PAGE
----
There is no doubt an hour at SoulCycle, Flywheel or any of the city’s top spin studios will leave one drenched in sweat and gasping for breath. But in terms of getting a great full-body work-out, spinning, which mostly works the lower body, has nothing on rowing—or so say the founders of a boutique group rowing studio about to open its next location in Chelsea.
“People call cycling ‘full-body’ because they’ve started to add upper body weights in the last five minutes of class,” Debra Strougo Frohlich, who founded Row House with husband Eric Von Frohlich, told the Observer. Rowing is actually a full-body workout, she claimed, “because the entire duration of the class you’re working your full body.”
Currently with locations in Columbus Circle and on the Upper East Side, the group rowing studio Row House will open its third location in Chelsea on Monday, October 12. This is no intense leg workout coupled with a few dinky bicep curls as an afterthought; according to Mr. Frohlich, the rowing machine “works 90 percent of your body in every stroke.”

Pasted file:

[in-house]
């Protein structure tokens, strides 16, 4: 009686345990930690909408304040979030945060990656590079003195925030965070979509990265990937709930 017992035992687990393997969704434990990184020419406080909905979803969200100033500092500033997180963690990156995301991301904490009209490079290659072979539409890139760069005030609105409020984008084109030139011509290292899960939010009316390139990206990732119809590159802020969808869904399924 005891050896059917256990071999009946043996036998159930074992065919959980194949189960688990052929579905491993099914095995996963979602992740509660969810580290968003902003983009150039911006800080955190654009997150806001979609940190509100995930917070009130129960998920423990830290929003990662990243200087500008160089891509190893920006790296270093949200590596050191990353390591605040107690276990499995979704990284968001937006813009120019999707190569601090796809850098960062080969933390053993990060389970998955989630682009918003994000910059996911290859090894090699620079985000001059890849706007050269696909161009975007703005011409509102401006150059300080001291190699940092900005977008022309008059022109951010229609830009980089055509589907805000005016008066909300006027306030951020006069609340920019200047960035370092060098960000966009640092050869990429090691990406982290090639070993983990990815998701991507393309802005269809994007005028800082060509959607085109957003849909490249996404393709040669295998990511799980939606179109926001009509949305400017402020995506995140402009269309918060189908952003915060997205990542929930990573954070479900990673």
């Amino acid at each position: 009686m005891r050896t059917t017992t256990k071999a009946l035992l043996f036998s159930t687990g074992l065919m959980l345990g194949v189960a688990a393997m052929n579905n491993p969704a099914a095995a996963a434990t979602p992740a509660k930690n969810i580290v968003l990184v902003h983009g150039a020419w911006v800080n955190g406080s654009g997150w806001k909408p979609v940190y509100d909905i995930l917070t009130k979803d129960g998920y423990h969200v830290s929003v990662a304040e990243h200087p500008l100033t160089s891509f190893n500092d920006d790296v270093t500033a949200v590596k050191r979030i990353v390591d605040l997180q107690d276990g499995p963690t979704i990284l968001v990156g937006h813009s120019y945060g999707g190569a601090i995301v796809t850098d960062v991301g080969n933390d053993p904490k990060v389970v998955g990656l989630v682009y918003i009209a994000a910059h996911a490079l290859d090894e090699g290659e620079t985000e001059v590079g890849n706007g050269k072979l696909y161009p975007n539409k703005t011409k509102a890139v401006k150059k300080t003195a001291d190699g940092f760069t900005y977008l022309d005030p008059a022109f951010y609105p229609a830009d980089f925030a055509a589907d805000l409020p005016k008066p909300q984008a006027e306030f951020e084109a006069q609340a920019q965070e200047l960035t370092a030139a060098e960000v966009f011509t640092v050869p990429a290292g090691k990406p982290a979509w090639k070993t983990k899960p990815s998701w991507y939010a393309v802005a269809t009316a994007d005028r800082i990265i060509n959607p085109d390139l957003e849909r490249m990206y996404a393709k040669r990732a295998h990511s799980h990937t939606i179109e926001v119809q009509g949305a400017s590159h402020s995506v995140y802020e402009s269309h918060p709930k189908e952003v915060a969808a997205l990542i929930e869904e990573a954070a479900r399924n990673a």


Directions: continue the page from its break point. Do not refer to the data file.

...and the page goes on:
The studio—which caters to clients of all levels of rowing experience—offers three primary workouts, each 50 minutes in duration: Full Body, which trains all the major muscle groups, Core, which devotes extra attention to core strength and stability, and Endurance, which helps maximize the time one can spend on the rowing machine. Rowers can expect a mixture of interval training and longer, endurance-building exercises.
“You’ll be doing this all together in a kind of rhythmic motion that’s very inclusive, and makes you feel like you’re on a boat in the water,” Ms. Frohlich said. “Of course, it’s all set to music, which hopefully lets you kind of zone out and enjoy yourself. At the end of it all, everyone hopefully gets a great hour to themselves and a nice little endorphin buzz.”
Group rowing classes might not be as ubiquitous as spinning or yoga, but the workout is certainly on the rise. Another popular studio is City Row, a sleek group rowing studio near Union Square whose classes combine rowing with light weight exercises and even yoga.
“Rowing, as a sport, is one of the oldest, but it hasn’t been embraced fully as a fitness workout,” Mr. Frohlich said. “There’s a lot of room for something new—something that teaches technique, is full-body, doesn’t beat you up, and is open to everyone from kids to the elderly. It’s the breath of fresh air,” he said, “that a lot of people have been waiting for.”